Anne Bradstreet--Themes and Discussion Questions Bradstreet's poetry can be divided into three major categories: Public poetry, which includes du Bartas-derived pedagogical poems, didactic meditations on Puritan issues, celebratory poems in praise of individuals such as Philip Sidney and Queen Elizabeth I, and public verse that reflects on her own role as a writer and poet. We will be looking at one example of this.
Her poem reveals a strong attempt to do so, however, the many permutations of language allow for a single word to bear multiple meanings. Lines 11 to 18 are the main indicators of her feelings of resentment and anger toward God. To even consider questioning His will incites fear and anxiety immediately.
Using language that is more questioning that absolute allows for some wiggle room within the swamp of guilt. The first reading indicates her inability to keep watching her house burn. Anne Bradstreet probably feels as though this promise has been broken.
She begs for a break from the horror, though He granted part of her plea by sparing her family. Yet, He still took everything else she had.
She feels opposing emotions because she must beg for mercy and assistance from the very being who burned her home. The next few lines place responsibility with God and appear to showcase an effort towards letting go of her material possessions: The just action of removing all material goods creates an instinctual desire to fight back and rail against the inevitable.
God has allowed the non-material items to escape unscathed, but both Bradstreet and her husband worked hard for what they had and to have it ripped away, to have to be grateful for the remnants of their lives, is a tough pill for anyone to swallow.
So internally, she leaves the devotion she once had behind. In her time, leaving the faith would require a separation from her husband and children.
Her love for her family would never allow her to leave them. Sacrificing the opportunity to escape her strict Puritan regulations is worth staying with her family. Such a great loss, however, damaged her belief in God enough that she had to express the crisis of faith in her poetry.
Doing so subtly allows for the opportunity to work through her emotions and loss of belief without judgment from her community. Verses upon the Burning of our House And when I could no longer look, I blest his grace that gave and took, That laid my goods now in the dust.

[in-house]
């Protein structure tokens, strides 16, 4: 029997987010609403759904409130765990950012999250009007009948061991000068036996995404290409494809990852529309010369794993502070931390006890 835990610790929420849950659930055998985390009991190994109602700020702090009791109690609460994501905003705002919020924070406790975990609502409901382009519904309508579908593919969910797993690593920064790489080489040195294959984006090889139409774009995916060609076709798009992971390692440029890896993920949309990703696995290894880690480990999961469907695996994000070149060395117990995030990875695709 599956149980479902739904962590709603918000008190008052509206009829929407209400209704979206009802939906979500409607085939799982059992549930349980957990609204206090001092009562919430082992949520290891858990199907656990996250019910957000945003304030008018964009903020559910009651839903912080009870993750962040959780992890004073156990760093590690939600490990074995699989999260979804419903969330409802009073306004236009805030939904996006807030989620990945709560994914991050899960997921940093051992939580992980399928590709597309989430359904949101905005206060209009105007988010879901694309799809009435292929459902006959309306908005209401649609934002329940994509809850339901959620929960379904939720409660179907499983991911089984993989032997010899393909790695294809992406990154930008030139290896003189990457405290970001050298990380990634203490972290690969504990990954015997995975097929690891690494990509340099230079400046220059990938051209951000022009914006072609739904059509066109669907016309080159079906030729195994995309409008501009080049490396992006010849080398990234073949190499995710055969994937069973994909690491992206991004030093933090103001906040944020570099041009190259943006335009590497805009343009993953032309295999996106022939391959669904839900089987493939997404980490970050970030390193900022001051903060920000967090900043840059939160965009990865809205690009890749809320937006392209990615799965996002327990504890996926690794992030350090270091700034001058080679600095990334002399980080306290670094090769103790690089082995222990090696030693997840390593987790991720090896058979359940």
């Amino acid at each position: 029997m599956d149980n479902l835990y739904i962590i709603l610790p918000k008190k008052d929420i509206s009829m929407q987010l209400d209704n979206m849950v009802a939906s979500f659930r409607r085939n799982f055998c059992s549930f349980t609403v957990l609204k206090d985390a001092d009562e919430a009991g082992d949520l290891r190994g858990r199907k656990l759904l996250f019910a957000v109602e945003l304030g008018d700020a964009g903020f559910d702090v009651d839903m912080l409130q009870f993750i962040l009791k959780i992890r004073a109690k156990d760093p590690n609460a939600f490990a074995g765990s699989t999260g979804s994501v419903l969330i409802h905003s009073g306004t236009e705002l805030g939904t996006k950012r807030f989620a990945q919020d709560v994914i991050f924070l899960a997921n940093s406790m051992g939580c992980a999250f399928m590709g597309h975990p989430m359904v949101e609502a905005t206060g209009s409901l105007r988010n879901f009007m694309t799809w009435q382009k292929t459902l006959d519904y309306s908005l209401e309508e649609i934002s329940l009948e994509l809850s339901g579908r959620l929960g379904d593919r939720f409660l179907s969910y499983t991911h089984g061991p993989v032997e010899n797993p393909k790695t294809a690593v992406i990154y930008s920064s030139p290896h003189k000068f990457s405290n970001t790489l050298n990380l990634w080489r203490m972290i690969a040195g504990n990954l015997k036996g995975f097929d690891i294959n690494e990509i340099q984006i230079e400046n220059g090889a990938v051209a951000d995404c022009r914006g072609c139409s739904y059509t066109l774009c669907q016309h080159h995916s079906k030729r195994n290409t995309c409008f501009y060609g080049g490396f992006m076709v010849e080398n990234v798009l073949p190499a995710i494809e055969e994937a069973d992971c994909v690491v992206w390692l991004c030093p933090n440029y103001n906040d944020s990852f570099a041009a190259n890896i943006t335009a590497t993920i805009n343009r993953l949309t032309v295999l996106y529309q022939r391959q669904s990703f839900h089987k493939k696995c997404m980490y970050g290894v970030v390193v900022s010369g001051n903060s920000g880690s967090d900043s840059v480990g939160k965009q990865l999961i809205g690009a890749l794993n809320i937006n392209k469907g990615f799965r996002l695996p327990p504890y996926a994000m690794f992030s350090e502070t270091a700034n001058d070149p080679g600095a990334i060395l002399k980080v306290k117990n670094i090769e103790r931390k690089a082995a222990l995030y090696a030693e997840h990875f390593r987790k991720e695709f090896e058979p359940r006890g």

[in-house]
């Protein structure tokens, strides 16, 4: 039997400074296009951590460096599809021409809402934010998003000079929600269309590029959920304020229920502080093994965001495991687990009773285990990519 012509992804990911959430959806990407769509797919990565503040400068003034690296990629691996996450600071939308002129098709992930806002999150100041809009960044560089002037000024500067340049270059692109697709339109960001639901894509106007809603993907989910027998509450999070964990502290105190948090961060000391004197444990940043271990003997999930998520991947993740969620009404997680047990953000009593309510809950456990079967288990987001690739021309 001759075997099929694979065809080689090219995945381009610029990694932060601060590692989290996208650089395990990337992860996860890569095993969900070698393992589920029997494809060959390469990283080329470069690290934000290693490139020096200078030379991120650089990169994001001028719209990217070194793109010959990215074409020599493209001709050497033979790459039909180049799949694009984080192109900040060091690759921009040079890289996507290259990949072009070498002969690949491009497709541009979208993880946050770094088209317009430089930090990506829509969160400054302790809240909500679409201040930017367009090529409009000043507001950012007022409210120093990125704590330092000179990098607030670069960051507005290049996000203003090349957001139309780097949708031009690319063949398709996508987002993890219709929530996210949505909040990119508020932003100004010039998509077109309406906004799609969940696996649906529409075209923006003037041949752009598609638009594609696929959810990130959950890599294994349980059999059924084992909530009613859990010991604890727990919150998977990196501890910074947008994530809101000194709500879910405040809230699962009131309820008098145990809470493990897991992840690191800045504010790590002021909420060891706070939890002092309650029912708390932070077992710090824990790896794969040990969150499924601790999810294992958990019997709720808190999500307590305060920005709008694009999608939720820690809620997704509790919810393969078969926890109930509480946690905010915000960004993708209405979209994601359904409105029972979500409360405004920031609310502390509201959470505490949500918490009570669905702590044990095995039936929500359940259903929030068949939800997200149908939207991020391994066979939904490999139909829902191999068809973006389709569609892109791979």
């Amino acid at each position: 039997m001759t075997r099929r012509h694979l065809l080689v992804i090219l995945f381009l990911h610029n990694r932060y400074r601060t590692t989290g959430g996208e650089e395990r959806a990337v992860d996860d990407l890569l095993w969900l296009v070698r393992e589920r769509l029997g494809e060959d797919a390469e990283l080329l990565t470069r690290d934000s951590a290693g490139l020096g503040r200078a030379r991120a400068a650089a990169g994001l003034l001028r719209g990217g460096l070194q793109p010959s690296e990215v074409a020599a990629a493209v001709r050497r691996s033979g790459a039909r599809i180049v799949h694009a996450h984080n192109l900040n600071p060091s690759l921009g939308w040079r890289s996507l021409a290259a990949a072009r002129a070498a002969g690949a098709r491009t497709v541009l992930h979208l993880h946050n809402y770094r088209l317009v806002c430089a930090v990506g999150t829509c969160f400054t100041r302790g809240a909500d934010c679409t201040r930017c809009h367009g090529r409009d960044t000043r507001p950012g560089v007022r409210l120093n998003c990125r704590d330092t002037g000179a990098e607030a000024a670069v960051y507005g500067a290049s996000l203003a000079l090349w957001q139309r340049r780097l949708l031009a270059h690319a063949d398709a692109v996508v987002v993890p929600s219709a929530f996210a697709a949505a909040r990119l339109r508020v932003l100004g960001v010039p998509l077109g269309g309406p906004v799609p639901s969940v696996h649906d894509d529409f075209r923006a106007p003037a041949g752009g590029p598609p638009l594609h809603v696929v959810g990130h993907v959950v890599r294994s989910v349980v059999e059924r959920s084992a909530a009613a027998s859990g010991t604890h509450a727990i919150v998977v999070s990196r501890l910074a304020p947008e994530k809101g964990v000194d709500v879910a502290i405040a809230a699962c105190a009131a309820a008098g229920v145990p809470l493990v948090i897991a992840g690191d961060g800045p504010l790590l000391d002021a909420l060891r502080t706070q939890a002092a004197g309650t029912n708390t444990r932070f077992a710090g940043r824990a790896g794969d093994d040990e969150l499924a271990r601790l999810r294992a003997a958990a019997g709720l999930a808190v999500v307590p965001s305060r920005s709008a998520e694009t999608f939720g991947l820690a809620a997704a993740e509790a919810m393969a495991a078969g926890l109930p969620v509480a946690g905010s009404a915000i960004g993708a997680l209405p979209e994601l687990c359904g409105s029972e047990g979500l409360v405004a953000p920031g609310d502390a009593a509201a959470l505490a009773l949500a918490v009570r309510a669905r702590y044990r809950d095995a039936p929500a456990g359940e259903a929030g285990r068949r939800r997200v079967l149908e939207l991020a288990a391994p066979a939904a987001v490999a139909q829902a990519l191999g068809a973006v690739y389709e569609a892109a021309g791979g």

It was his own; it was not mine. Far be it that I should repine, He might of all justly bereft But yet sufficient for us left.
Works Cited Bradstreet, Anne.Jul 05, · To My Dear and Loving Husband By Anne Bradstreet If ever two were one, then surely we. If ever man were lov'd by wife, then thee. If ever wife was happy in a man. What it is the meaning of anne bradstreet's poem upon the burning of our house?
In silent nightwhen rest I took, For sorrow near I did not look, I wakened was with thund'ring noise And Piteous. Feb 29, · Anne Bradstreet Analysis Ideas on Anne Bradstreets Here Follows Some Verses upon the Burning of Our House, July 10th, a.
Bradstreets Poem Represents Puritan Literature In Anne Bradstreets poem, Upon the Burning of Our House, she is . We read the poem "Verses Upon The Burning Of Our House" By Anne Bradstreet.
I need to find text in the poem that either shows that she really did miss all her possessions like her books and unpublished poems, or that material.
Anne Bradstreet is a Puritan wife and mother of eight children living in the seventeenth century.(Piercy 17) In many of her poems she portrays the struggles of being a Puritan woman and in the poem ‘Upon the Burning of our House” it is no different.
The Bradstreets soon left Boston for Newtown (now Cambridge), then Ipswich, and after they moved to North Andover, where Bradstreet remained until her death in Upon the Burning of Our House July 10th, () A Letter to Her Husband, Absent Upon Public Employment () Elizabeth Wade White, Anne Bradstreet: The Tenth.